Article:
Scientists have made a truly bizarre discovery on an expanse of cooled lava 150 miles west of Costa Rica and nearly two miles underwater. There, they laid eyes on more than a hundred female octopuses, tending to eggs that didn’t seem to be growing in water that seemed too warm for their liking.
Deep sea octopuses are a rare sight, and it’s even rarer to catch them in the act of brooding. So when Janet Voight, a deep sea biologist at the Field Museum of Natural History, examined footage collected at the Dorado Outcrop during a 2013-14 study of warm hydrothermal fluids seeping out of cracks in the rocks, it was nothing short of shocking to discover an enormous camp of tentacled, seemingly-expectant moms.
Closer examination of the footage revealed the big-eyed purple saucers to be members of the genus Muusoctopus, possibly representing several new species of deep sea octopus. To Voight and the other scientists behind this remarkable discovery, it suggests an even larger population of octomoms may be lurking unseen in cracks and tunnels on the ocean floor.
“It’s like, amazing,” Voight told Earther.
It’s also puzzling, because deep sea octopuses tend to thrive in near freezing temperatures. Warm water speeds up their metabolism, causing them to use up too much oxygen. And indeed, when lead study author Anne Hartwell examined the octopods’ breathing patterns in hundreds of hours of video footage collected by an ROV and a crewed underwater vehicle, she learned that those in or near hydrothermal fluids were breathing faster, suggesting oxygen stress.
Moreover, none of the nearly 200 eggs the researchers examined appeared to be developing at all.
“We argue that the elevated temperatures and low oxygen concentrations in discharging fluids generate severe and potentially lethal physiological stress for these octopods and their eggs,” the authors write in the paper published in Deep Sea Research Part I.
The researchers go on to speculate that females are drawn to the area because of the lack of sediment, which makes it easier to anchor their eggs, blissfully unaware of their new home’s thermostat problem. As the authors explain, hydrothermal fluid discharges can ramp up quickly at any given site, and once a female chooses a place to brood, she’s stuck with it—stressful environment or not.
It’s a speculative idea that could provide unique insights, but requires deeper investigation to be verified.
After all, many animals seek out warm waters to speed up the incubation process, including some deep sea skates that lay their eggs near hydrothermal vents, as detailed in a recent paper in Nature Scientific Reports.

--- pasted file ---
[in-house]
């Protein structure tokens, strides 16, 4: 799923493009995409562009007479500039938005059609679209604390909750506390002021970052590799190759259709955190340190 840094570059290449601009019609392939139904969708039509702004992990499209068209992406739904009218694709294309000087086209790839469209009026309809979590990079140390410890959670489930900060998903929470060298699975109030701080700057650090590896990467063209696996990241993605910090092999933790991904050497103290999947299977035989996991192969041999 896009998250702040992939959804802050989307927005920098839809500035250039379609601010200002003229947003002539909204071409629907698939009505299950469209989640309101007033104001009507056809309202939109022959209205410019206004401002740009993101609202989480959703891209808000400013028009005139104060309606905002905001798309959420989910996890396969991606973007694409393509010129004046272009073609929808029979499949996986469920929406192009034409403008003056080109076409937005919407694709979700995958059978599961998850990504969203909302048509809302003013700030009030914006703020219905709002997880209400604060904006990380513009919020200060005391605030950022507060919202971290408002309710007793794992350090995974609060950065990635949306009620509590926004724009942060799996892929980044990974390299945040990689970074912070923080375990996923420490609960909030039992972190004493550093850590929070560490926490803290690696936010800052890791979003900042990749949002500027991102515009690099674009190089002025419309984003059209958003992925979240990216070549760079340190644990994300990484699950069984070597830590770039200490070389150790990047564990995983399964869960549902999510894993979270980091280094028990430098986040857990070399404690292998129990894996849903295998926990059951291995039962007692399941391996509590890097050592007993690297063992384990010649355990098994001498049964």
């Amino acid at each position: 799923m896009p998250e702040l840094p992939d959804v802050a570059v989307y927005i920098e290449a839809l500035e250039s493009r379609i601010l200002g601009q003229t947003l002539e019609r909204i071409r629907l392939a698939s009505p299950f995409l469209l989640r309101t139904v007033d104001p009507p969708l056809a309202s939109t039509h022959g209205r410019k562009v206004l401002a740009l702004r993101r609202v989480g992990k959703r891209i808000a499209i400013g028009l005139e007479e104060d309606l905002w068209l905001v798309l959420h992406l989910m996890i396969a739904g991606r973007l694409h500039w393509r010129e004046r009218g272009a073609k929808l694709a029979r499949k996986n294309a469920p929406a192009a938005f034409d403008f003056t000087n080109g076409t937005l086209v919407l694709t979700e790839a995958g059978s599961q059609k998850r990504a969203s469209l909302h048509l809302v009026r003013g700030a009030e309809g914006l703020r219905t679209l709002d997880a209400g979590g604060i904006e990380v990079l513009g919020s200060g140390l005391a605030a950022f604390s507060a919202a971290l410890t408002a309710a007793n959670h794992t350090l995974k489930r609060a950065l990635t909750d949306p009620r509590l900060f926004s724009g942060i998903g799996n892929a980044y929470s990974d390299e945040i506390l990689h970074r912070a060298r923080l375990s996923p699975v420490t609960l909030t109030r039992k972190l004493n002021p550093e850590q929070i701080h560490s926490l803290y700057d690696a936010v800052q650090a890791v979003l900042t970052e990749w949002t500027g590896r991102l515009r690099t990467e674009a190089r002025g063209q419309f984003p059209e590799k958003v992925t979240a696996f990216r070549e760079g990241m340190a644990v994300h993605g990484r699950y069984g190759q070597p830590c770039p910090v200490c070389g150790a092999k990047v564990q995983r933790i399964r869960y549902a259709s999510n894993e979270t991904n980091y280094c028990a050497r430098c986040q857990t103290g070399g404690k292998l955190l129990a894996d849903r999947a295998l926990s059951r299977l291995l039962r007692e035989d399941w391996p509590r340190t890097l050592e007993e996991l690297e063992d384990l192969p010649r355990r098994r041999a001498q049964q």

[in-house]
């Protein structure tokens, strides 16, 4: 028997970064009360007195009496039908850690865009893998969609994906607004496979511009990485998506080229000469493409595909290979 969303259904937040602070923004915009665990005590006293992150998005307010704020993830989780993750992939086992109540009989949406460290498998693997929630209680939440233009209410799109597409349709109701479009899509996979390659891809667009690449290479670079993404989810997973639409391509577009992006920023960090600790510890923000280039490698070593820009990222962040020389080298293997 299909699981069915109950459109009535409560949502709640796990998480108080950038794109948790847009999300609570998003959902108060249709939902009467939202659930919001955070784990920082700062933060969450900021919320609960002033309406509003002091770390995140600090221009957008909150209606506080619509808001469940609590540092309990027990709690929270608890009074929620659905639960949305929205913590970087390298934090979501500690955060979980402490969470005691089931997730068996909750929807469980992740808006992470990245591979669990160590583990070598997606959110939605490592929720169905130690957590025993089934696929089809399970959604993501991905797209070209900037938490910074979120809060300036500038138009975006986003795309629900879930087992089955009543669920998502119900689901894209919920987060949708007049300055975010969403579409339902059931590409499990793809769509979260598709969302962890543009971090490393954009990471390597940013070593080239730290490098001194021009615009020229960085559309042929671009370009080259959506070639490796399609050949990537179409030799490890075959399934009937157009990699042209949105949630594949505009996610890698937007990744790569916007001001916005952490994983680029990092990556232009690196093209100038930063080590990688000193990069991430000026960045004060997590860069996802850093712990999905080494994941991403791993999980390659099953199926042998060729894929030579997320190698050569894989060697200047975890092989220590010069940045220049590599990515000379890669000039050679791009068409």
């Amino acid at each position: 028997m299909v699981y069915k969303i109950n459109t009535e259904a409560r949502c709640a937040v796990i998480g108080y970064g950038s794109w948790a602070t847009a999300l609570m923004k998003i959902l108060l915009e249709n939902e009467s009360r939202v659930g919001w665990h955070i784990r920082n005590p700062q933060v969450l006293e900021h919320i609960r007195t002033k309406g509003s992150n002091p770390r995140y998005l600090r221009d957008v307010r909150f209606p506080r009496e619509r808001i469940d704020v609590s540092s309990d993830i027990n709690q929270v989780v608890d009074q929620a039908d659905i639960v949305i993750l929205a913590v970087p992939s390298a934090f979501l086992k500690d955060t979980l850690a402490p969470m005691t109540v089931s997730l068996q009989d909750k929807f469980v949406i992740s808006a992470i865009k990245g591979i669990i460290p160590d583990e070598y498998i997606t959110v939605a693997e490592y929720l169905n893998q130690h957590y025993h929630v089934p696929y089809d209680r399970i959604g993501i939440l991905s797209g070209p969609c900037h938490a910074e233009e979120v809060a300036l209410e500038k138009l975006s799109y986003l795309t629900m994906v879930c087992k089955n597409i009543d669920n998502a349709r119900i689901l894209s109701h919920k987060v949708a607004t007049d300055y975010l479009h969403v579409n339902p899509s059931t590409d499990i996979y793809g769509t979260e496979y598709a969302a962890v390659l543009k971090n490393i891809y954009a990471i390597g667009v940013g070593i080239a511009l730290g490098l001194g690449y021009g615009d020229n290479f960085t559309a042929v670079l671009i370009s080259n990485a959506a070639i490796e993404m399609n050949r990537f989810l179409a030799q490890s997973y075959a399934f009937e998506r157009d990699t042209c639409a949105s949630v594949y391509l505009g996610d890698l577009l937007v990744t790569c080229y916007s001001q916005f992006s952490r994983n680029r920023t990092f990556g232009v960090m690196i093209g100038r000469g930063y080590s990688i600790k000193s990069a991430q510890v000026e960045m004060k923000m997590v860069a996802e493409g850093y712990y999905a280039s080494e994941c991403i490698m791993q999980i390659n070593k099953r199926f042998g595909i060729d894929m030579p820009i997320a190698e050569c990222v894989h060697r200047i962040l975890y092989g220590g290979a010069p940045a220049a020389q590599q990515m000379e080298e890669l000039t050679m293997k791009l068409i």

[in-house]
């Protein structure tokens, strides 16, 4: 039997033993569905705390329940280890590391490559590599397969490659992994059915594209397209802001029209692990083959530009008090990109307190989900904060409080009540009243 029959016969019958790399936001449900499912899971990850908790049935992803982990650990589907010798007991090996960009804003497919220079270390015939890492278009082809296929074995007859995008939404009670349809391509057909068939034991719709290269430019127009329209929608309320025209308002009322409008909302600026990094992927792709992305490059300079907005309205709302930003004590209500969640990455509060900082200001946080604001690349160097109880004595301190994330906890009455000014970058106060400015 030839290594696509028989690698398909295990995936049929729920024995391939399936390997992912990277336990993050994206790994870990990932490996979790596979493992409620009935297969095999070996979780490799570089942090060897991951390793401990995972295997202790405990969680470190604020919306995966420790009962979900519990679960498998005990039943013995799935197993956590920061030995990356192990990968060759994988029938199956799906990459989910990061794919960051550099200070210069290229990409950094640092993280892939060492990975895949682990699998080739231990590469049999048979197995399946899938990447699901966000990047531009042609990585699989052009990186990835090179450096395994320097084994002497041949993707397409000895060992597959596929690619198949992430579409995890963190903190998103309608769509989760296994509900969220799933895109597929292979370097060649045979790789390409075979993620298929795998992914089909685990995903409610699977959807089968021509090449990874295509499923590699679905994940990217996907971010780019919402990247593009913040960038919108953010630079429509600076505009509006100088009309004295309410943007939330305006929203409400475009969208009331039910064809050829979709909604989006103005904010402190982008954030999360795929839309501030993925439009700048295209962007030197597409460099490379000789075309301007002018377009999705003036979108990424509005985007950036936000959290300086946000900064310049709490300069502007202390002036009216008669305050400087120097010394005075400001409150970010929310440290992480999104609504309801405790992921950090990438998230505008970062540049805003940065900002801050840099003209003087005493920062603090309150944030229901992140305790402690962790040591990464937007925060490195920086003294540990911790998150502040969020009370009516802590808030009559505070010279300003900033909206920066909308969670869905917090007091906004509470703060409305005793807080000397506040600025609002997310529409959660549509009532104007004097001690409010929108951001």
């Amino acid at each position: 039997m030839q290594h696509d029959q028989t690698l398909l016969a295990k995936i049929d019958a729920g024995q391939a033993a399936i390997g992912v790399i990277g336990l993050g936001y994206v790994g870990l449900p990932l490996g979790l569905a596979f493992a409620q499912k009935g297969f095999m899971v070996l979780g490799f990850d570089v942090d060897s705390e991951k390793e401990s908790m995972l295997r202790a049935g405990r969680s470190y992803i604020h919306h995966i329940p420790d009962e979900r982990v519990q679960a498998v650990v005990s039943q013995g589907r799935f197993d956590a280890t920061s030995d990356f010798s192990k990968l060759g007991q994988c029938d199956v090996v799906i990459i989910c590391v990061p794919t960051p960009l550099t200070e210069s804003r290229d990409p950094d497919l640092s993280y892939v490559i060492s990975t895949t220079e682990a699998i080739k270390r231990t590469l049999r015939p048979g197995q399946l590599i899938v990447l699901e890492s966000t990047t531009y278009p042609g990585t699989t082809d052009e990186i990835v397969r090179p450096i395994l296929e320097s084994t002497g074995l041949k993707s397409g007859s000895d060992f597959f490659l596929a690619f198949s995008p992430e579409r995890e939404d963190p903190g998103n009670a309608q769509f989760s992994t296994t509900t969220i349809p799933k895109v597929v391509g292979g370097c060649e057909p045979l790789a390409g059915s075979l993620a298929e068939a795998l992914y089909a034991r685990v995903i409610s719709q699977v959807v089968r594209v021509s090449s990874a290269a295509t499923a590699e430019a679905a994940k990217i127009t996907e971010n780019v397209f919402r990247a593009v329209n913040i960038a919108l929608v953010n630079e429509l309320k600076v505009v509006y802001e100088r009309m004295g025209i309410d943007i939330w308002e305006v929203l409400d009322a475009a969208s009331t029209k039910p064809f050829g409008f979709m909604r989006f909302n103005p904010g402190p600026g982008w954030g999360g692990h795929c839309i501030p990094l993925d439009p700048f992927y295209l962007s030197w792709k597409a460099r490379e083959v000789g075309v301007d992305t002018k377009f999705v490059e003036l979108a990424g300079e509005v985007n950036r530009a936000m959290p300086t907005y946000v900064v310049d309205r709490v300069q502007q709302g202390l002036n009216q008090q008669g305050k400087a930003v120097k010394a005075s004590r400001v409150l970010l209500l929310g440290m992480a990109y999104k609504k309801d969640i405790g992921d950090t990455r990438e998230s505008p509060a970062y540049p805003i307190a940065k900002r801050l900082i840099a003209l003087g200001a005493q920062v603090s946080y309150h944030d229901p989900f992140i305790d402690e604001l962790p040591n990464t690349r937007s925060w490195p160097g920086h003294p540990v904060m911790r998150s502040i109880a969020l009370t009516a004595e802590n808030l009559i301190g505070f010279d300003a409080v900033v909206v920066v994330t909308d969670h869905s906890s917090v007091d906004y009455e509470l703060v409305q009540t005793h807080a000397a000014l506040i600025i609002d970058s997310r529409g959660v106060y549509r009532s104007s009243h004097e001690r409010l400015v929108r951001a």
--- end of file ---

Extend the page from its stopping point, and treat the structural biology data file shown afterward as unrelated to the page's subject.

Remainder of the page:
“Both papers [the skate and the octopus paper] are quite speculative as we cannot say for certain what the effect of the raised temperatures is and of course they may affect different species in different ways,” Diva Amon, a deep sea biologist at the Natural History Museum, London who wasn’t involved with either study, told Earther in an email.
Nicole Morgan, a deep sea biologist at Florida State University who also wasn’t involved, told Earther in a Twitter DM that while the water is warm, it’s “not outside known ranges for the octopus genus.” The oxygen levels are also low but not lethal, she said, suggesting “the authors are probably right that this is sub-par brooding habitat.”
“I think they have captured a snapshot of what evolution looks like in real life—they are brooding in an area that is stressful but available and not immediately lethal,” Morgan continued. “More likely than not this subpopulation will die out because of the high egg fatality, but if some eggs do survive, that could be a start to speciation.”
Amon added that the discovery was “super cool,” and that it shows “how much more we have to learn about the deep sea as we cannot definitively say what is happening here.”
The study’s authors, for their part, suspect there’s far more to the discovery than meets the eye. They think the stressed-out brooding colony they observed indicates much larger population of healthy individuals tending eggs nearby. Perhaps these more privileged moms lurk inside the Dorado Outcrop, in lava-extruded tunnels where the water is cooler and more breathable.
Such a population would be hard to detect, even for ROVs. But it boggles the mind to imagine the existence of a secret group of octomoms raising their young in the dark, here or elsewhere on the millions of seamounts and outcrops littering the ocean floor.
“What does this mean for what else is out there that we have no clue [about]?” Voight said.